Joel Reynolds ’78

Natural Instinct

Fall 2013

Growing up in Riverside, Calif., environmental law expert Joel Reynolds ’78 remembers spending much of his childhood playing outdoors. He also recalls not being able to take deep breaths outside by late afternoon because of the smog drifting over his community from Los Angeles, about 60 miles to the west.

“I grew up very aware of air pollution,” says Reynolds, who was named the western director of the Natural Resources Defense Council (NRDC) in the autumn of 2012. “It was just part of Riverside in the summer.”

Reynolds, who became interested in public policy at a young age, focused on public interest issues while at the Law School. In 1990, he began working as a senior attorney for the NRDC and soon took on a series of cases that involved a relatively new subfield of environmental law: ocean noise pollution. Reynolds successfully challenged the U.S. Navy’s use of underwater explosives and high-intensity sonar. “Sound travels five times more efficiently under water,” he explains. “The increasing exposure to high-intensity sound threatens entire populations of marine mammals with injury and death.”

During the past three decades, Reynolds has litigated cases involving a wide range of pressing environmental matters, including the protection of a birthing lagoon for whales in Mexico’s Laguna San Ignacio and cleanup of a toxic waste dump near his hometown. He is currently focused on a campaign to prevent construction of the Pebble Mine in Alaska’s Bristol Bay region, a project that he says would poison one of the world’s most valuable wild salmon fisheries and the communities that depend on it.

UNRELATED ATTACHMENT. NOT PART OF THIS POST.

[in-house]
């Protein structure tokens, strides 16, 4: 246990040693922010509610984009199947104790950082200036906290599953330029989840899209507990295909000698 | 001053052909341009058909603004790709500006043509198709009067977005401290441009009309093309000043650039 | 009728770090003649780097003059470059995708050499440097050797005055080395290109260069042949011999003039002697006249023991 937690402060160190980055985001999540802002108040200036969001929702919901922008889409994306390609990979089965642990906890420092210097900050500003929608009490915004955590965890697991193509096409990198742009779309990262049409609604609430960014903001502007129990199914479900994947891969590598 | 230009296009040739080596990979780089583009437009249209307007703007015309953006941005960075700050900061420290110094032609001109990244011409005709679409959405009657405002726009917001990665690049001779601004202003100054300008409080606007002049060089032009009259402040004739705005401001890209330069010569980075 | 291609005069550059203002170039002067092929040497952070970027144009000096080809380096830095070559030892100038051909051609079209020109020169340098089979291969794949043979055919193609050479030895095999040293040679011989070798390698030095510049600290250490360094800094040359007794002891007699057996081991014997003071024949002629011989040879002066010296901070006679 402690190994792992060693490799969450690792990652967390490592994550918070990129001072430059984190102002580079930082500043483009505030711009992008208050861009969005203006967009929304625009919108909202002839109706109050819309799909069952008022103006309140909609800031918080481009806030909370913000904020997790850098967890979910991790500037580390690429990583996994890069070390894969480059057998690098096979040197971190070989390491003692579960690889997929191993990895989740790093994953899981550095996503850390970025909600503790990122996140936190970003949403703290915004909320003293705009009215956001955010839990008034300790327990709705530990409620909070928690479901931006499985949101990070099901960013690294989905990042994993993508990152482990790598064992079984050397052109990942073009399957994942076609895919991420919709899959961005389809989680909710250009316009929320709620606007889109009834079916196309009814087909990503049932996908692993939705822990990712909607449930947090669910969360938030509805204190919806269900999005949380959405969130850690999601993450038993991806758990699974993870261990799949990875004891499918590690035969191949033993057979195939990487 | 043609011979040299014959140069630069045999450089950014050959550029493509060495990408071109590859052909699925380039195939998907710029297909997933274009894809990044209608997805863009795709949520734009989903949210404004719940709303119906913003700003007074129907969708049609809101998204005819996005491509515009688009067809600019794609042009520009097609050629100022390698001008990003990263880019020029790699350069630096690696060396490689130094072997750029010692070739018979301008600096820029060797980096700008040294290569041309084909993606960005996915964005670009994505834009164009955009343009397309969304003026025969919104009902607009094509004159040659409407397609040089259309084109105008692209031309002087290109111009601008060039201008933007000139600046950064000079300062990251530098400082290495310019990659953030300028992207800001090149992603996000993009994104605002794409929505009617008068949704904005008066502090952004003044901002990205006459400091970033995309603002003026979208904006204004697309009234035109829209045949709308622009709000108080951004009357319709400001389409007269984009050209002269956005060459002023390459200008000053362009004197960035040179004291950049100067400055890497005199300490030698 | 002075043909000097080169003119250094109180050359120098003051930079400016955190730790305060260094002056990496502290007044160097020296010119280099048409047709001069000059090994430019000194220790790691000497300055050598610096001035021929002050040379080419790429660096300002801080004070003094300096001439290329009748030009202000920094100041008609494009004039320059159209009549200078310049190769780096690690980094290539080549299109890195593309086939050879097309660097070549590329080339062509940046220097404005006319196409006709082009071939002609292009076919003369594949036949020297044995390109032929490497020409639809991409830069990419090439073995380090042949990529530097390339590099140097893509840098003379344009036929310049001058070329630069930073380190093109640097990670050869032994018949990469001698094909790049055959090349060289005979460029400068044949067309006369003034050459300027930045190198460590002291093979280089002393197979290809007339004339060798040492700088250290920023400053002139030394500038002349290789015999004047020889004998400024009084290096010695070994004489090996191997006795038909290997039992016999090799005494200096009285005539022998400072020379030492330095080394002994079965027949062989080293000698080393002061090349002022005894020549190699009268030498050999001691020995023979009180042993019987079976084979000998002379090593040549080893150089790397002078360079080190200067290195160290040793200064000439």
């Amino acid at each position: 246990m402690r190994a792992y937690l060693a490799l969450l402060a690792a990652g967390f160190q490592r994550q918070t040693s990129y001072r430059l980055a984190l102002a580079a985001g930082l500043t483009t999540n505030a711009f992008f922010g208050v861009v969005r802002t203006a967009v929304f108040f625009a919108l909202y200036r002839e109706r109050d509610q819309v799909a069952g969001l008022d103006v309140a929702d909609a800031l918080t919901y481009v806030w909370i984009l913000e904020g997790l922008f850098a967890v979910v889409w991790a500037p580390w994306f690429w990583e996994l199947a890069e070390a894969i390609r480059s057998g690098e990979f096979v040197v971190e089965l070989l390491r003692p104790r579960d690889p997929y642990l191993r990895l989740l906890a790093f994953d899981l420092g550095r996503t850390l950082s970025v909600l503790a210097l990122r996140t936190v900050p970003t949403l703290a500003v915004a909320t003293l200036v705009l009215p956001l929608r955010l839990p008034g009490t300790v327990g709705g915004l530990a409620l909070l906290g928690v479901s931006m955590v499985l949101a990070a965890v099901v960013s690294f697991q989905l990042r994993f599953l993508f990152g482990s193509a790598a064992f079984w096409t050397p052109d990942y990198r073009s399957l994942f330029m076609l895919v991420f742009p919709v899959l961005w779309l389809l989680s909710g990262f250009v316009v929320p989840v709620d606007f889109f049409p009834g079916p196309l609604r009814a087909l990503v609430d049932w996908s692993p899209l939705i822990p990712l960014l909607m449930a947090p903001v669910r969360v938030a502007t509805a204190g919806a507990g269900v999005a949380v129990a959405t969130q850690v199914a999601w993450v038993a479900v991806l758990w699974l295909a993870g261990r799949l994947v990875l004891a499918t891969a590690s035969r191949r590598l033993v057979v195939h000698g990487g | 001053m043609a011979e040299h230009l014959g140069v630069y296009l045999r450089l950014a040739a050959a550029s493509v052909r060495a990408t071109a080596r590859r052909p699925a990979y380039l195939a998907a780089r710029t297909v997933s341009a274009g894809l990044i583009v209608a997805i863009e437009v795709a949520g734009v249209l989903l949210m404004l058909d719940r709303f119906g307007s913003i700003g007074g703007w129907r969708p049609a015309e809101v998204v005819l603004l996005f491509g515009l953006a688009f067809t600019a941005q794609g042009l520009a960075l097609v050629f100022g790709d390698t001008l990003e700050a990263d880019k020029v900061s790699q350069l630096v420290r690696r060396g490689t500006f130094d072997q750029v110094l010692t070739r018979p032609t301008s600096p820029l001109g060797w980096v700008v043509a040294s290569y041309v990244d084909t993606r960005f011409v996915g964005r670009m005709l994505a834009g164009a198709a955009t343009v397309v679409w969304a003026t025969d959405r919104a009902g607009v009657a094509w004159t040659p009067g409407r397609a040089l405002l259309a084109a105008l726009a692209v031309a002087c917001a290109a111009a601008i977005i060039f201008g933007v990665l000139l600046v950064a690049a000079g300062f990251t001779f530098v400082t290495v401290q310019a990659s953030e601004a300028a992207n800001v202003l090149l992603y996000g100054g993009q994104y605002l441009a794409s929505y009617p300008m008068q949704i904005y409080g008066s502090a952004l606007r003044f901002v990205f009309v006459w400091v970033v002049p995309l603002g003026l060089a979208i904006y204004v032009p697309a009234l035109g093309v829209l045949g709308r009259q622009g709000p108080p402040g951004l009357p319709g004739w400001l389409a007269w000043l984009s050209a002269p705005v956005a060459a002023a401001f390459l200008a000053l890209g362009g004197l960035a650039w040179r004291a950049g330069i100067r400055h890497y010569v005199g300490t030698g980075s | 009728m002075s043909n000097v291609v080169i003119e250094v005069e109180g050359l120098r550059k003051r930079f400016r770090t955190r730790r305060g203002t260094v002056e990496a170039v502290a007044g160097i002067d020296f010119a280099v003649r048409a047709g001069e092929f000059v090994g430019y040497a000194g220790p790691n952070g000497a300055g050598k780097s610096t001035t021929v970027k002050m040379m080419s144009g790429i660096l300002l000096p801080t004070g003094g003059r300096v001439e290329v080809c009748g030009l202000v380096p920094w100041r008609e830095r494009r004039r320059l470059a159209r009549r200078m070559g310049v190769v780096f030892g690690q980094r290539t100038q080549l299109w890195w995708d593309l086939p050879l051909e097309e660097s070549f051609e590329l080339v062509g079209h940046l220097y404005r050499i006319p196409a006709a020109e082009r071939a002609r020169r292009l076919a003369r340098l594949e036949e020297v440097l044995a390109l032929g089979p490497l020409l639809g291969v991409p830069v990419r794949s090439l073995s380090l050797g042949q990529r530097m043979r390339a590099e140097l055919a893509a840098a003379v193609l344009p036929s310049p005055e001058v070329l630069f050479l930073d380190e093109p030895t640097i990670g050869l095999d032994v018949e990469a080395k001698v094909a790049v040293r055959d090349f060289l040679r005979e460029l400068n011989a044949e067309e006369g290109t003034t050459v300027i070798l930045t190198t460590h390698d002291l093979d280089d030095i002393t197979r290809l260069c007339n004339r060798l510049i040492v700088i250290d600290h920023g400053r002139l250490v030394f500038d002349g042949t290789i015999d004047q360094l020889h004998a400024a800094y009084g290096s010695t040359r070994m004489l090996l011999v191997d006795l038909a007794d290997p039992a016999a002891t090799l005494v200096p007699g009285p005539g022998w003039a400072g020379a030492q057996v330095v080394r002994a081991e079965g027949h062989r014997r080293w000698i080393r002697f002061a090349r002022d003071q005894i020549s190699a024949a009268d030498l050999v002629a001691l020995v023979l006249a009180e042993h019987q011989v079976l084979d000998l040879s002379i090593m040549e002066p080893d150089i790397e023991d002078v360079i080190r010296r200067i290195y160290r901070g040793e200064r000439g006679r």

“I tend to work on things that tap into a level of outrage or passion,” Reynolds says, adding that he also looks for pressing environmental issues that present an opportunity to spur tangible change. “I’m not interested in bringing cases for public relations purposes. I have to believe in the merits of each case.”